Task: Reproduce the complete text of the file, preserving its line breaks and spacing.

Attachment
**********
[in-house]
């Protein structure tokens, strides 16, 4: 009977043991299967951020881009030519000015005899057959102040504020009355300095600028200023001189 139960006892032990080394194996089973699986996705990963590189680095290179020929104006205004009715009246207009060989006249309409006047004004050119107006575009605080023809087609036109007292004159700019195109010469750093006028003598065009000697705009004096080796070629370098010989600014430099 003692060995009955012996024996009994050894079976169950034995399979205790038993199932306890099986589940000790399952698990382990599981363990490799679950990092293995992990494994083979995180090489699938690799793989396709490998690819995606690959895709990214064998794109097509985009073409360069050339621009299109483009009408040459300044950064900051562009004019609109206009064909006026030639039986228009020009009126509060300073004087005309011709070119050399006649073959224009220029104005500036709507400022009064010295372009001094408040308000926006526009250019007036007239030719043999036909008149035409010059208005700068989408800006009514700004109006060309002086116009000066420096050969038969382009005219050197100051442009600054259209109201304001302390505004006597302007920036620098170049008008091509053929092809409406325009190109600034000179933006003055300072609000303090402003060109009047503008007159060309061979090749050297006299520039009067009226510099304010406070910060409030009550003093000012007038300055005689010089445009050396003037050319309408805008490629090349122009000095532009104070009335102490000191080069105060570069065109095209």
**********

[in-house]
């Protein structure tokens, strides 16, 4: 009977043991299967951020881009030519000015005899057959102040504020009355300095600028200023001189 139960006892032990080394194996089973699986996705990963590189680095290179020929104006205004009715009246207009060989006249309409006047004004050119107006575009605080023809087609036109007292004159700019195109010469750093006028003598065009000697705009004096080796070629370098010989600014430099 003692060995009955012996024996009994050894079976169950034995399979205790038993199932306890099986589940000790399952698990382990599981363990490799679950990092293995992990494994083979995180090489699938690799793989396709490998690819995606690959895709990214064998794109097509985009073409360069050339621009299109483009009408040459300044950064900051562009004019609109206009064909006026030639039986228009020009009126509060300073004087005309011709070119050399006649073959224009220029104005500036709507400022009064010295372009001094408040308000926006526009250019007036007239030719043999036909008149035409010059208005700068989408800006009514700004109006060309002086116009000066420096050969038969382009005219050197100051442009600054259209109201304001302390505004006597302007920036620098170049008008091509053929092809409406325009190109600034000179933006003055300072609000303090402003060109009047503008007159060309061979090749050297006299520039009067009226510099304010406070910060409030009550003093000012007038300055005689010089445009050396003037050319309408805008490629090349122009000095532009104070009335102490000191080069105060570069065109095209």